Abu Dhabi, UAEThursday 28 May 2020

Coronavirus: Dubai mother whose toddler caught Covid-19 warns - 'stop finding excuses to leave home'

Fernanda Troy said too many residents are trying to find ways around the stay home order

Cecelia, 3, was infected with the coronavirus on March 24 but tested negative on April 1. Courtesy: Fernanda Troy
Cecelia, 3, was infected with the coronavirus on March 24 but tested negative on April 1. Courtesy: Fernanda Troy

A Dubai mother whose three-year-old daughter caught coronavirus has warned parents to "stop finding excuses" to step out of the house.

Fernanda Troy and her family spent almost 10 days in hospital and quarantine accommodation after testing positive for Covid-19.

The 36-year-old does not know where she, her daughter Cecilia, or husband Ivan came into contact with the virus.

But she said too many parents appeared to be unnecessarily taking their children out with them.

“Stop visiting your friends, stop going out - and stop finding excuses to step out of the house," she told The National after getting the all-clear.

The lockdown will last forever if we don't cooperate with efforts to stop the contamination

Fernanda Troy

"As much as you keep going out, we’ll have to stay in. The lockdown will last forever if we don't cooperate with UAE’s efforts to stop the contamination."

Ms Troy, who is from Brazil and works in Dubai as a project coordinator, was first to test positive on March 19. Her husband was confirmed to have Covid-19 on March 20, and then their daughter on March 24.

Ms Troy was already in “semi-quarantine” around the time she was tested, having stayed home for a full week when the school holidays were brought forward by a week.

Ms Troy said her symptoms - which vary significantly between patients, included loss of smell and taste.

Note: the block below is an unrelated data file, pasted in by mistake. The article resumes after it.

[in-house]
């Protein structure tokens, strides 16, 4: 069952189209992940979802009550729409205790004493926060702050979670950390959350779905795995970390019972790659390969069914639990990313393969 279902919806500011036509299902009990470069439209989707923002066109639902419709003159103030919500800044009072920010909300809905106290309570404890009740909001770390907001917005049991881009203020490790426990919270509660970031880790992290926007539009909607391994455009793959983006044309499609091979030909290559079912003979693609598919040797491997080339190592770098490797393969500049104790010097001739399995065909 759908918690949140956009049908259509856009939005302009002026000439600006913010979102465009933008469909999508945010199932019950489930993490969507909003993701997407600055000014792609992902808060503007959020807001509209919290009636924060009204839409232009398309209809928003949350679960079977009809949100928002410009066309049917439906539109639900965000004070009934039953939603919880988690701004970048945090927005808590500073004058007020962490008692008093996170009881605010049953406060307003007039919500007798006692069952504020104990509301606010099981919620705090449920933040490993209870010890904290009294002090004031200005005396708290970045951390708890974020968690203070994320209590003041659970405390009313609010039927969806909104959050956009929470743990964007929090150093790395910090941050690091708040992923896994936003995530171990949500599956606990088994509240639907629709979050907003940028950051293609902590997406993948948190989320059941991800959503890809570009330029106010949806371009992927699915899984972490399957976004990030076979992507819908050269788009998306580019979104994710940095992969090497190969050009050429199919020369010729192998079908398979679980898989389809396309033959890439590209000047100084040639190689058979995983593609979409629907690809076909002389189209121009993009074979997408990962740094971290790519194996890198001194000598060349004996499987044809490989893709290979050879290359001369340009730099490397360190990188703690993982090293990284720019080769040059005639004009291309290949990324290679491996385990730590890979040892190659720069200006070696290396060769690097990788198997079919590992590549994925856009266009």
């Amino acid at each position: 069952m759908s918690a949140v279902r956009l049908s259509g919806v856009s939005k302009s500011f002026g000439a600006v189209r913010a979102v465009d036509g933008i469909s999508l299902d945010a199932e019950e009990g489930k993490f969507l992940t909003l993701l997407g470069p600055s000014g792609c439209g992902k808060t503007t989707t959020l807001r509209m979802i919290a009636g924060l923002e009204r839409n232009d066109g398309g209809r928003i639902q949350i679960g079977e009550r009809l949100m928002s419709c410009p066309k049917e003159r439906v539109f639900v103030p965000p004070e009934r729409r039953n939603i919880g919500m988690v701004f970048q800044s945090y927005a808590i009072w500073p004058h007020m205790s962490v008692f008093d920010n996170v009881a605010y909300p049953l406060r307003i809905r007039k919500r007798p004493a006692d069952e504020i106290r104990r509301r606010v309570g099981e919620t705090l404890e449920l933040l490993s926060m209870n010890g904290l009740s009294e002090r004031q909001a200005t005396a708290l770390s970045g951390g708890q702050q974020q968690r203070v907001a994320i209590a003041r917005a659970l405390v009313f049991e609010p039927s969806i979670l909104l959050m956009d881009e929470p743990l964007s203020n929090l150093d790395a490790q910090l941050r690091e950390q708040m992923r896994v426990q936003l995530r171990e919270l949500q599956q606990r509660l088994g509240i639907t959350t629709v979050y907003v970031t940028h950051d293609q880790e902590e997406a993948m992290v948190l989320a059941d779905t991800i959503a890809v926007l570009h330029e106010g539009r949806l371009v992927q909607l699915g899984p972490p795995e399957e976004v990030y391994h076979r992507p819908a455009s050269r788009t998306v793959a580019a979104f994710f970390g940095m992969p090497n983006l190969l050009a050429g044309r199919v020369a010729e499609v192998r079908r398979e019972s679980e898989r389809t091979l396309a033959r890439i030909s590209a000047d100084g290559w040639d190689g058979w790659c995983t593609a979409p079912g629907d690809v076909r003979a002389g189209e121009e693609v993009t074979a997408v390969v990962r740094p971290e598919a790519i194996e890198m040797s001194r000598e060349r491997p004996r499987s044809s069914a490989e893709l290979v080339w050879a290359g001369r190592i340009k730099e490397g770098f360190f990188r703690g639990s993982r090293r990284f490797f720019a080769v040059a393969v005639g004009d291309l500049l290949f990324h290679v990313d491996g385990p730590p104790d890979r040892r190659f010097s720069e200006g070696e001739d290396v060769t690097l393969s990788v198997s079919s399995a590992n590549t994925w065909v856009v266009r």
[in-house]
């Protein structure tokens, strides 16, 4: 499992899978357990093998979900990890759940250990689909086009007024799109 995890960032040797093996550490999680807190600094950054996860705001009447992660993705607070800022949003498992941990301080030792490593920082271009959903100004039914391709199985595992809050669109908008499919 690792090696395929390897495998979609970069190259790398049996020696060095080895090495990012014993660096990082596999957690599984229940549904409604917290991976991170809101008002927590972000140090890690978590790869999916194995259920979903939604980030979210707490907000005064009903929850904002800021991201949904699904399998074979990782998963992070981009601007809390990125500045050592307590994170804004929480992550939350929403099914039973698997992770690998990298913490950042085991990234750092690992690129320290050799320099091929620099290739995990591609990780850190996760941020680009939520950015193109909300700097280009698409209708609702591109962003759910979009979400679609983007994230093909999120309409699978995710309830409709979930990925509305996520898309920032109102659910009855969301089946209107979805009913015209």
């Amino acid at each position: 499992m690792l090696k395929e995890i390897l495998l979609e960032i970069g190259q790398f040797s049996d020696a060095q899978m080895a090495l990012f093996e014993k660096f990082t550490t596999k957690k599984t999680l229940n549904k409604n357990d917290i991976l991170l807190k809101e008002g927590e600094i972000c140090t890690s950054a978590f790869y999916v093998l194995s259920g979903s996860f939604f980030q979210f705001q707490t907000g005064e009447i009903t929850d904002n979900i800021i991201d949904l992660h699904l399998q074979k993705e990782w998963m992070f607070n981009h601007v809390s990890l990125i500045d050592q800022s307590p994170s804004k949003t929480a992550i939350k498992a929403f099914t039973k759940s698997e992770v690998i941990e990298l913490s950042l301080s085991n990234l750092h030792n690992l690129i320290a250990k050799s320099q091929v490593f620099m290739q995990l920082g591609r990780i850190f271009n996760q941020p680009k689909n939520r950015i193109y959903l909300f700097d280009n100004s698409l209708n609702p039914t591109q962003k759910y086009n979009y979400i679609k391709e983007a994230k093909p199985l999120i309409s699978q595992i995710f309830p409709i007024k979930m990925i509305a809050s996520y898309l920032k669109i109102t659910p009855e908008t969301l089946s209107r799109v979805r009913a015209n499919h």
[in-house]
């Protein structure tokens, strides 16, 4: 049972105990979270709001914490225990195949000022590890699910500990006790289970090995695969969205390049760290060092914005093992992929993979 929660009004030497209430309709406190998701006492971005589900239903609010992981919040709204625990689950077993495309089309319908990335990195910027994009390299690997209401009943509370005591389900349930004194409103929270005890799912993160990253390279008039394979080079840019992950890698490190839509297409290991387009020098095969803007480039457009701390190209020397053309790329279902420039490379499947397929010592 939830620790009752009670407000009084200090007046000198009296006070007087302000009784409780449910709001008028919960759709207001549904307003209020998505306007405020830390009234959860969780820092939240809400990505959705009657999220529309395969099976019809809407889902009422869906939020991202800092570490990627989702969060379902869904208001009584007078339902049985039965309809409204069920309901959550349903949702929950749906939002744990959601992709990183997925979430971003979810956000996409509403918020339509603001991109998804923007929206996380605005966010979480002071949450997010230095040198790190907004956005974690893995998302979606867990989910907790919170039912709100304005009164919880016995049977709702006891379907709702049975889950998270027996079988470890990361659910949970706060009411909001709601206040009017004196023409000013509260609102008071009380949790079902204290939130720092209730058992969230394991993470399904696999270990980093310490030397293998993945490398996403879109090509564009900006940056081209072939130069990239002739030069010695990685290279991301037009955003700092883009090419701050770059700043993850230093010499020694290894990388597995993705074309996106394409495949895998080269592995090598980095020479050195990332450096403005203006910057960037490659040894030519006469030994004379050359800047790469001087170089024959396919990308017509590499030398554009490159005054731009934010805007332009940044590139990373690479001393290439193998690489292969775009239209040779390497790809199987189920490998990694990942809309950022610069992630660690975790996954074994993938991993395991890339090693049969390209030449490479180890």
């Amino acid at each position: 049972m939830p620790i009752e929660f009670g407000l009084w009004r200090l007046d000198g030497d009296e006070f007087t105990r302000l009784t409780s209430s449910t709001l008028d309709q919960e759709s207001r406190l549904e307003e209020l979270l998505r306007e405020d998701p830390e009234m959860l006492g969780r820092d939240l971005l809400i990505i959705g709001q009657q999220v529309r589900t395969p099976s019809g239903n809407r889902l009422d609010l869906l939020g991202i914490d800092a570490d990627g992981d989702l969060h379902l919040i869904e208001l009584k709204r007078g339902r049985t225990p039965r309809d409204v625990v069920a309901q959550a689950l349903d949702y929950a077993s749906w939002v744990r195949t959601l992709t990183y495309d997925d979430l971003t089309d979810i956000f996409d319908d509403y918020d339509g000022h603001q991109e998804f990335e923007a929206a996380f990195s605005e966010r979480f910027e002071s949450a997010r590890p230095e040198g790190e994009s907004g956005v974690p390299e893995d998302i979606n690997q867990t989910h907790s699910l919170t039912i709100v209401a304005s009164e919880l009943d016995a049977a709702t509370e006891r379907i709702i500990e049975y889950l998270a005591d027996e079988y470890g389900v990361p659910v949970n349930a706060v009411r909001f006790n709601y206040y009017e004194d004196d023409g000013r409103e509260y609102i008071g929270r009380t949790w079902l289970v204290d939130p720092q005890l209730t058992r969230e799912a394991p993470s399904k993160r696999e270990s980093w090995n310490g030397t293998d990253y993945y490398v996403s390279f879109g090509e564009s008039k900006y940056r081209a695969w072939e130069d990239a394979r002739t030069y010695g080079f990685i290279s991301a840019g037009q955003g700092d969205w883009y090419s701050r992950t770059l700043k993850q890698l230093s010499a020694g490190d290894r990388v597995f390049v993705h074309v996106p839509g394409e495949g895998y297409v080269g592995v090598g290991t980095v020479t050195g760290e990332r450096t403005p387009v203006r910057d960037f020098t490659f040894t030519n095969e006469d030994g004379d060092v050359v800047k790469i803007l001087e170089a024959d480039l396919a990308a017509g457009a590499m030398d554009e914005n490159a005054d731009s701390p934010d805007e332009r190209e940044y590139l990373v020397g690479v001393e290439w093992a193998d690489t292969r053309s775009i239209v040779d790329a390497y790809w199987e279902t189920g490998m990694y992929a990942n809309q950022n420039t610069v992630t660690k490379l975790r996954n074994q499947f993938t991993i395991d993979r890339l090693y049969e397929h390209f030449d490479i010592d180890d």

Cecilia was asymptomatic and remained well throughout the family's ordeal.

“My husband’s oxygen saturation was low. He stayed in the hospital, receiving oxygen for five days,” she said.

“When the Dubai Health Authority called me to give me my daughter’s result I was already prepared for it, because I was positive before her and I started thinking of what to do.

“I was really afraid of losing my little girl."

Ms Troy praised the care she and her family were given, particularly a paediatrician who was in touch every day.

"She was supporting and reassuring us that everything would be alright and that my daughter has a very good health," she said.

Ms Troy urged families to stay indoors and self-isolate.

“It’s extremely necessary to stay home. We are surrounded by online shops that deliver to our doorstep – groceries, veggies and pharmacies,” she said.

“Parents staying home is a way to protect the kids. Going out is assuming the risk of getting infected and bringing the virus inside your home."

Ms Troy said she believed keeping a distance from her mother, who was staying with the family when they were diagnosed, may have saved her life.

“My mum is 59 and has been a smoker for the past 40 years; her lungs wouldn’t support it. [Social distancing] was the way we decided to protect her,” said Ms Troy.

Dr Nandu Thalange, a consultant paediatric endocrinologist at Al Jalila Children’s Specialty Hospital, said “no one is immune” to the virus, although children do appear to develop only mild symptoms.

He said he was most concerned for the large population of people with diabetes, who must ensure their condition is kept well under control.

"Even if you end up in hospital, it’s usually due to complication from diabetes or diabetes ketoacidosis," he said, in reference to a condition that causes the blood to become acidic.

Updated: April 9, 2020 01:12 PM



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